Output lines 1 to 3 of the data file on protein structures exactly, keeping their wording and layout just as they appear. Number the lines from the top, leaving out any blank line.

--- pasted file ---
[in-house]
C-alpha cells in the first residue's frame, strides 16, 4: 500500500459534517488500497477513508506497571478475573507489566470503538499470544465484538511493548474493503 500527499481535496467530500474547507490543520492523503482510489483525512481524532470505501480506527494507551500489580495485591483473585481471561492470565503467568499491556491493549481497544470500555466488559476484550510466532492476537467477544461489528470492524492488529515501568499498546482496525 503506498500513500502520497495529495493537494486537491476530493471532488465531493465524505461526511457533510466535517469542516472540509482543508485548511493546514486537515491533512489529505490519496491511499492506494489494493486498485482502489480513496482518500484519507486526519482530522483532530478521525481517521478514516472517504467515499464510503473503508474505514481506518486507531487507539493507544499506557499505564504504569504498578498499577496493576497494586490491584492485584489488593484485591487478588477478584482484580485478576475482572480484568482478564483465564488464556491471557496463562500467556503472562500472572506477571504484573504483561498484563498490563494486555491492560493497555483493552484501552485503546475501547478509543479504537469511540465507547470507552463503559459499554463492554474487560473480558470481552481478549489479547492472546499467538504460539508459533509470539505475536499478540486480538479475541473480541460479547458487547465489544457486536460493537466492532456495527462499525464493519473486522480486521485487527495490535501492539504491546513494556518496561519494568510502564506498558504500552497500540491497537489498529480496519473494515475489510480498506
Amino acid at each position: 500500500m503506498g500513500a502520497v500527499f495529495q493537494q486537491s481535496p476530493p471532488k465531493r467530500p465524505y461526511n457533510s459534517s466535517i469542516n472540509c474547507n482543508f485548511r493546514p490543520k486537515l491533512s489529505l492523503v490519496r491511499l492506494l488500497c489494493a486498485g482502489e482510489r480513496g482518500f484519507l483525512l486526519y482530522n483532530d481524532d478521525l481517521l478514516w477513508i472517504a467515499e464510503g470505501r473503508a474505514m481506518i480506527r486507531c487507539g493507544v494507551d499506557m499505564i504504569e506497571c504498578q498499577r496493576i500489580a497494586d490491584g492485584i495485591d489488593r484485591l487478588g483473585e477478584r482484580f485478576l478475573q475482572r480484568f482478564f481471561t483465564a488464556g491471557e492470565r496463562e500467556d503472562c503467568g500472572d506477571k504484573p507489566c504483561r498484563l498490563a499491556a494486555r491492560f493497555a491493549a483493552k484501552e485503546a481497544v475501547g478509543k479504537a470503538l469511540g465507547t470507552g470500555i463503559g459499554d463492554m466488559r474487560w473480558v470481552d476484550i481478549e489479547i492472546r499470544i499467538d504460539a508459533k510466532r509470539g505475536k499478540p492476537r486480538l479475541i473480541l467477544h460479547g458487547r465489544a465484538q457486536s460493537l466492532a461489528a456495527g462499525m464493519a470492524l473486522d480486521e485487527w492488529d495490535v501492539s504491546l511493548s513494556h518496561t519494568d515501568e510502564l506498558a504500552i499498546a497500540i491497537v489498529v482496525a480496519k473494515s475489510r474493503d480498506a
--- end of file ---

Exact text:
[in-house]
C-alpha cells in the first residue's frame, strides 16, 4: 500500500459534517488500497477513508506497571478475573507489566470503538499470544465484538511493548474493503 500527499481535496467530500474547507490543520492523503482510489483525512481524532470505501480506527494507551500489580495485591483473585481471561492470565503467568499491556491493549481497544470500555466488559476484550510466532492476537467477544461489528470492524492488529515501568499498546482496525 503506498500513500502520497495529495493537494486537491476530493471532488465531493465524505461526511457533510466535517469542516472540509482543508485548511493546514486537515491533512489529505490519496491511499492506494489494493486498485482502489480513496482518500484519507486526519482530522483532530478521525481517521478514516472517504467515499464510503473503508474505514481506518486507531487507539493507544499506557499505564504504569504498578498499577496493576497494586490491584492485584489488593484485591487478588477478584482484580485478576475482572480484568482478564483465564488464556491471557496463562500467556503472562500472572506477571504484573504483561498484563498490563494486555491492560493497555483493552484501552485503546475501547478509543479504537469511540465507547470507552463503559459499554463492554474487560473480558470481552481478549489479547492472546499467538504460539508459533509470539505475536499478540486480538479475541473480541460479547458487547465489544457486536460493537466492532456495527462499525464493519473486522480486521485487527495490535501492539504491546513494556518496561519494568510502564506498558504500552497500540491497537489498529480496519473494515475489510480498506
Amino acid at each position: 500500500m503506498g500513500a502520497v500527499f495529495q493537494q486537491s481535496p476530493p471532488k465531493r467530500p465524505y461526511n457533510s459534517s466535517i469542516n472540509c474547507n482543508f485548511r493546514p490543520k486537515l491533512s489529505l492523503v490519496r491511499l492506494l488500497c489494493a486498485g482502489e482510489r480513496g482518500f484519507l483525512l486526519y482530522n483532530d481524532d478521525l481517521l478514516w477513508i472517504a467515499e464510503g470505501r473503508a474505514m481506518i480506527r486507531c487507539g493507544v494507551d499506557m499505564i504504569e506497571c504498578q498499577r496493576i500489580a497494586d490491584g492485584i495485591d489488593r484485591l487478588g483473585e477478584r482484580f485478576l478475573q475482572r480484568f482478564f481471561t483465564a488464556g491471557e492470565r496463562e500467556d503472562c503467568g500472572d506477571k504484573p507489566c504483561r498484563l498490563a499491556a494486555r491492560f493497555a491493549a483493552k484501552e485503546a481497544v475501547g478509543k479504537a470503538l469511540g465507547t470507552g470500555i463503559g459499554d463492554m466488559r474487560w473480558v470481552d476484550i481478549e489479547i492472546r499470544i499467538d504460539a508459533k510466532r509470539g505475536k499478540p492476537r486480538l479475541i473480541l467477544h460479547g458487547r465489544a465484538q457486536s460493537l466492532a461489528a456495527g462499525m464493519a470492524l473486522d480486521e485487527w492488529d495490535v501492539s504491546l511493548s513494556h518496561t519494568d515501568e510502564l506498558a504500552i499498546a497500540i491497537v489498529v482496525a480496519k473494515s475489510r474493503d480498506a